Around the end of the last millennium, Ace was granted access to the old Atlantic masters in order to compile a dozen or so CDs, mainly from what we call deep catalogue: the obscure, non-hit end of the artist roster.
This provoked something of a feeding frenzy in Harlesden with compilers grabbing tracks for the CDs of their dreams; access to Atlantic had previously proved hard to gain. It even got one of our company’s founders, Ted Carroll, scribbling titles onto gravy-stained menus for some utopian rocking soul and blues collections. “Let The Boogie Woogie Rock’n’Roll” and “Messing With The Blues” were his and Ray Topping’s 50s end of the black music spectrum that is Atlantic. Mick Patrick and Malcolm Baumgart covered the girl group selections with the fourth volume of the “Where The Girls Are” series, while Dean Rudland and I took advantage of all that jazz for “Yet Mo’ Mod Jazz”.
Ted couldn’t resist a lunge at the better-known end of classic soul with “Where It’s At”, which features Clarence Carter, Arthur Conley, Carla Thomas, Wilson Picket and similar hip household names, while I cooked up “At The Club” featuring esoteric one-off mod soul tracks by Willie Tee, Ritchie Barrett, the High Keyes, Doris Troy and the Soul Brothers Six. High-quality Northern Soul was compiled onto “Gettin’ To Me”, named after Ben E King’s acetate of a Leiber/Stoller uptempo gem that had shaken the rare soul world, which also sported Cliff Noble’s ‘My Love Is Getting Stronger’, Bobby Womack’s ‘Find Me Somebody’ and Johnny Newbag’s ‘Got To Get You Back’. The later 70s soul and crossover sides were on the acclaimed “So Soulful 70s”: Prince Phillip Mitchell, Sam Dees, Bettye Swann, Vivian Reed, Moses Smith, Bettye Lavette – say no more!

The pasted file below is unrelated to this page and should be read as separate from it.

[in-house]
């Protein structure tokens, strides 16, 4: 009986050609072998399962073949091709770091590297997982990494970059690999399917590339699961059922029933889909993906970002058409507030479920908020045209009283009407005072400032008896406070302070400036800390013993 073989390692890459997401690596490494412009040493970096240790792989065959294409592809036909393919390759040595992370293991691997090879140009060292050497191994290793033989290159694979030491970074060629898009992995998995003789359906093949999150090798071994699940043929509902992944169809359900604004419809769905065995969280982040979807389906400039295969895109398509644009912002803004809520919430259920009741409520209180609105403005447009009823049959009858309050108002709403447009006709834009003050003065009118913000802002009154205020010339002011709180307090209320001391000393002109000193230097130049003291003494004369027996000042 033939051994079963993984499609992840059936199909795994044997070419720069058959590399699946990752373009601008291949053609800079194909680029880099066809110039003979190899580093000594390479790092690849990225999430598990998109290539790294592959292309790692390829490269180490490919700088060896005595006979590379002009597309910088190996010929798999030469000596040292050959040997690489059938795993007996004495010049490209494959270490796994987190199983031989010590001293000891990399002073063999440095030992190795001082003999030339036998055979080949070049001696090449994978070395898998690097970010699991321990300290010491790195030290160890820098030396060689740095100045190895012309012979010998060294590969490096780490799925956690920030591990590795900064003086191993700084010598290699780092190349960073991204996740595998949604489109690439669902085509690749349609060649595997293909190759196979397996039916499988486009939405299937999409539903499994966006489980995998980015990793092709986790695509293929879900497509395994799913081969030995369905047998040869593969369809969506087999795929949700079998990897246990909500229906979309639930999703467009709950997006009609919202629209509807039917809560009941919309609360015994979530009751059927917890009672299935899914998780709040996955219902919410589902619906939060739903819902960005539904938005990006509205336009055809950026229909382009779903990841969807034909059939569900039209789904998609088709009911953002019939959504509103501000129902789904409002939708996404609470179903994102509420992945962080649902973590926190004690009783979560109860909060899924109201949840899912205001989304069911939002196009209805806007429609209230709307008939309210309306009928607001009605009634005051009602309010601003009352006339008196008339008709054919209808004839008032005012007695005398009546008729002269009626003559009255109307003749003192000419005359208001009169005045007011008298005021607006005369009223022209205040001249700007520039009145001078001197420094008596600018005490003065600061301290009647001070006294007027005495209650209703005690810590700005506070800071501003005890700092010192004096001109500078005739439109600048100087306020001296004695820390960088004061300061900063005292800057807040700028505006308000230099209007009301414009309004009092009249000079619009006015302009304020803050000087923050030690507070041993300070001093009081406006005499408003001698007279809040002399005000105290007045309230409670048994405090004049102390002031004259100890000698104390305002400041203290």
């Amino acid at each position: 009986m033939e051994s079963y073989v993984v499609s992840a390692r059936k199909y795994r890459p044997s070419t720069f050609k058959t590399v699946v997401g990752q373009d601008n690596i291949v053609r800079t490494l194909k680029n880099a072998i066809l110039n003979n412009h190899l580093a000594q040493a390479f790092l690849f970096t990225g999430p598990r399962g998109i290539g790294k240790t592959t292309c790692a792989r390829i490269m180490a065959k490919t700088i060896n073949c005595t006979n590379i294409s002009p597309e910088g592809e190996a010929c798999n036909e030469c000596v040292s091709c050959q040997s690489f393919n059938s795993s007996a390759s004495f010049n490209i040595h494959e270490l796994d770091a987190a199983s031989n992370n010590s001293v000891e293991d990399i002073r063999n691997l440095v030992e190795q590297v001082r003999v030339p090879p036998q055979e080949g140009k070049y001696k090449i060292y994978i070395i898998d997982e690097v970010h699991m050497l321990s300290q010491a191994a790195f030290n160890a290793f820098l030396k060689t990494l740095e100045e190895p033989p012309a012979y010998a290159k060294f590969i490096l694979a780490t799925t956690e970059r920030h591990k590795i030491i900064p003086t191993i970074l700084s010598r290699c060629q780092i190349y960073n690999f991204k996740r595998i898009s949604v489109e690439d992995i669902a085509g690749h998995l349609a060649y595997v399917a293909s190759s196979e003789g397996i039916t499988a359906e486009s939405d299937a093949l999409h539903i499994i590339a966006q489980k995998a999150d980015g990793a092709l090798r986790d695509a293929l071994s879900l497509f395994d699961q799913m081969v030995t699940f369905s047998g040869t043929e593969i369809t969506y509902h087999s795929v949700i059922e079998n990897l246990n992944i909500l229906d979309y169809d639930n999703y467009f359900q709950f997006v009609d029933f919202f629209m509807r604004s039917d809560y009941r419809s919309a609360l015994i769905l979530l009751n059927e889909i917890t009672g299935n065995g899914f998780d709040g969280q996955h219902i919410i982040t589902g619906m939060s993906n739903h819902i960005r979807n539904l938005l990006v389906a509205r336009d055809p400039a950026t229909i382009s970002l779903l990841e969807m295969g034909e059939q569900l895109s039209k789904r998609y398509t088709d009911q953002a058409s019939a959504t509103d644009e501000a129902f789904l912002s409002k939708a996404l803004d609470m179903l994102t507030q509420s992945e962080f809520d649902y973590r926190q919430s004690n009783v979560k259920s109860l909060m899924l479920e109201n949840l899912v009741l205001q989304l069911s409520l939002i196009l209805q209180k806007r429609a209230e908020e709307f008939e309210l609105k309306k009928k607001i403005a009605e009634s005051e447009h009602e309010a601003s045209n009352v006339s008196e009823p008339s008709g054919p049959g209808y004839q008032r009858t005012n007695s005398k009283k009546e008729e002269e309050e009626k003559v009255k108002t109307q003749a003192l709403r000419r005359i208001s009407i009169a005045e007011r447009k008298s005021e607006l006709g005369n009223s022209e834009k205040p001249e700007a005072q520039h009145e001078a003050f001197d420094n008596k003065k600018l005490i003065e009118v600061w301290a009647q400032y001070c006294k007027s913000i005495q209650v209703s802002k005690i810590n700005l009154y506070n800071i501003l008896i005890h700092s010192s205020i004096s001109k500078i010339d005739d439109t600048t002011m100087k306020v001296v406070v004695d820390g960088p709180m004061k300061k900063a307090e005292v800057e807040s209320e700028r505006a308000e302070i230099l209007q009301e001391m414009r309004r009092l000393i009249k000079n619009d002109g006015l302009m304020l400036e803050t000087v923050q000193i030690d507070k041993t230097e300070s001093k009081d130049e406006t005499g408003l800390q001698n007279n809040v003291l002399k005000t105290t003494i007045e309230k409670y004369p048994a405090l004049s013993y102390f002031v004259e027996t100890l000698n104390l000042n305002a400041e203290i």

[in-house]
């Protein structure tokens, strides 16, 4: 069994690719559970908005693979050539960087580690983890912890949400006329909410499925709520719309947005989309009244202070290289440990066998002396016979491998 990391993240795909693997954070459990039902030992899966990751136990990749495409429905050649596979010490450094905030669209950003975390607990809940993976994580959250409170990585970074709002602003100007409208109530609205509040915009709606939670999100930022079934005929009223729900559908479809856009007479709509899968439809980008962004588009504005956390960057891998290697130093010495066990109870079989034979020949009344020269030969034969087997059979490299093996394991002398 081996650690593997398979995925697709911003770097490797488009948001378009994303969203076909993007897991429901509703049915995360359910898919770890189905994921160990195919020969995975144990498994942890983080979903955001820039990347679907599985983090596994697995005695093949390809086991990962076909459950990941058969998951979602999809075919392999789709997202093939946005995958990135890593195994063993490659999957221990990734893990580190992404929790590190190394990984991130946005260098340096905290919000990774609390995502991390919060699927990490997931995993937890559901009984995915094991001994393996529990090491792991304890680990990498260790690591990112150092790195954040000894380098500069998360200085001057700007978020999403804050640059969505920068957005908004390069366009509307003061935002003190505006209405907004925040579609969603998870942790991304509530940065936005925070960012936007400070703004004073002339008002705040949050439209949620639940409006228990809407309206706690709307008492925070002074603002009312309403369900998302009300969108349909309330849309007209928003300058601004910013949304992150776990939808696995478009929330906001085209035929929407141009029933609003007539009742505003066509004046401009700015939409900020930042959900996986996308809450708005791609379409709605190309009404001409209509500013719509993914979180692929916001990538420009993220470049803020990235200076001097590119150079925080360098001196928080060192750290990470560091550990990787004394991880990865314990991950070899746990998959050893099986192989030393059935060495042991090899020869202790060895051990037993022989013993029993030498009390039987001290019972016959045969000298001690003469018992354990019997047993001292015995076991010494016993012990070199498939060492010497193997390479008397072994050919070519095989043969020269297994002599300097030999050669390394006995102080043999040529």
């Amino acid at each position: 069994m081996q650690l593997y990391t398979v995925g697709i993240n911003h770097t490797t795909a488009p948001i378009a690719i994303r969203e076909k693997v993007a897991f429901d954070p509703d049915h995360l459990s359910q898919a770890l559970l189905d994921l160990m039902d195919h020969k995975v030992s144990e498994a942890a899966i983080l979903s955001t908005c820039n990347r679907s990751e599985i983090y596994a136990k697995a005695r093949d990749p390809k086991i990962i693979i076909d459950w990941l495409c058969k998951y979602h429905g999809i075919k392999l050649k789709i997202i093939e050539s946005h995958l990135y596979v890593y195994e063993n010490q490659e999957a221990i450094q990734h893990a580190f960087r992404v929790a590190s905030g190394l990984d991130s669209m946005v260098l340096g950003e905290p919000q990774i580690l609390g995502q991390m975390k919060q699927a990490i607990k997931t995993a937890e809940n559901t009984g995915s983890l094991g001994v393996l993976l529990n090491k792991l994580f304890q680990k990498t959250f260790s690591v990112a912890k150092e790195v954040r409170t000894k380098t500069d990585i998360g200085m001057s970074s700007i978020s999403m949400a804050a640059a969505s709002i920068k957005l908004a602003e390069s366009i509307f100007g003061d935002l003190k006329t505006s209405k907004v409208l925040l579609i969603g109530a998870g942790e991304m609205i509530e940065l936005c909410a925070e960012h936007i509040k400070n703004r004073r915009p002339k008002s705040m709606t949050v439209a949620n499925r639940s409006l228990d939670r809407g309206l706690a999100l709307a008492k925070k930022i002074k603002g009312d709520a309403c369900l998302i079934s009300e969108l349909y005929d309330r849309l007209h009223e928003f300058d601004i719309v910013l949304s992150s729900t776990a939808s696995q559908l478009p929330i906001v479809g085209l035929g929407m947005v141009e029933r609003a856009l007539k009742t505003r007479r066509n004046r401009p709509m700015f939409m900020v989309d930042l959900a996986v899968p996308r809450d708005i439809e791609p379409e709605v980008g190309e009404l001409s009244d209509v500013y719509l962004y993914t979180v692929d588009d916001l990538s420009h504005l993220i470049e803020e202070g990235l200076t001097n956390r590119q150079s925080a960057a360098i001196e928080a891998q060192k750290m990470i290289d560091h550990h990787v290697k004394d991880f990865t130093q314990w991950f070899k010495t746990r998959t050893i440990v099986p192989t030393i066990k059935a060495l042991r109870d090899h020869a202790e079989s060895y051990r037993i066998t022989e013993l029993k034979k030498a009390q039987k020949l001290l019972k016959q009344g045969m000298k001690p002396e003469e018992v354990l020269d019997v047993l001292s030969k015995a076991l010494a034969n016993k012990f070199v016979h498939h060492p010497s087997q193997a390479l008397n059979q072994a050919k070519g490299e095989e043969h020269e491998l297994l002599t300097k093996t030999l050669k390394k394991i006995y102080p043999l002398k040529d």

We could not leave the ballad side of the Atlantic treasures alone. “Sanctified Soul”, compiled with the help of Dave Godin and John Ridley, was the more Southern-based of the two slow soul CDs. The other was “Our Turn To Cry”, featuring sophisticated big city ballads such as the Isley Brothers’ ‘Last Girl’, killer obscurities like ‘May God Bless Our Love’ by Elvis & the Roadrunners and Billy Mashburn’s ‘Don’t It Sound Good’, and well-crafted recordings such as Bettye Swann’s ‘Today I Started Loving You Again’ and N.A. Allen’s ‘No Easy Way Down’.
Dean Rudland got his mitts on some funk and jazz for “Black Roots”, featuring Roland Kirk, Mongo Santamaria, Dr John and Gene McDaniels; unusual bedfellows whose way-out music gelled together. However, for mixing up the genres, pride of place must go to “The Beat Goes On”, which combined the Coasters, Ray Charles, Ruth Brown, Deon Jackson, Otis Redding, Jackie Moore, the (Detroit) Spinners and yes, Sonny & Cher! It certainly gave an overview of Atlantic’s multi-faceted history and sounded like a whole lot of fun.
By Ady Croasdell
For full details see releases/products below.